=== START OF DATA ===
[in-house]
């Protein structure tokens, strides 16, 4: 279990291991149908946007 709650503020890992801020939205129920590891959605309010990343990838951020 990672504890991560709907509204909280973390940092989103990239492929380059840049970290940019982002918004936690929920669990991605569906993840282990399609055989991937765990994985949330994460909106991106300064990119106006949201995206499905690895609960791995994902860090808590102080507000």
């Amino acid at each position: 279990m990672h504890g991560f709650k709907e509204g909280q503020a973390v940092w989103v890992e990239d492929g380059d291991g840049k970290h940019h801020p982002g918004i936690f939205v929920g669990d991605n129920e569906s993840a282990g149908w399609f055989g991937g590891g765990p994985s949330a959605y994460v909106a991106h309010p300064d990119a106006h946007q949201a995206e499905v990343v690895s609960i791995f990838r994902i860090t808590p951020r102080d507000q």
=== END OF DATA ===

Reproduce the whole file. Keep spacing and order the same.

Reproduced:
[in-house]
């Protein structure tokens, strides 16, 4: 279990291991149908946007 709650503020890992801020939205129920590891959605309010990343990838951020 990672504890991560709907509204909280973390940092989103990239492929380059840049970290940019982002918004936690929920669990991605569906993840282990399609055989991937765990994985949330994460909106991106300064990119106006949201995206499905690895609960791995994902860090808590102080507000």
């Amino acid at each position: 279990m990672h504890g991560f709650k709907e509204g909280q503020a973390v940092w989103v890992e990239d492929g380059d291991g840049k970290h940019h801020p982002g918004i936690f939205v929920g669990d991605n129920e569906s993840a282990g149908w399609f055989g991937g590891g765990p994985s949330a959605y994460v909106a991106h309010p300064d990119a106006h946007q949201a995206e499905v990343v690895s609960i791995f990838r994902i860090t808590p951020r102080d507000q």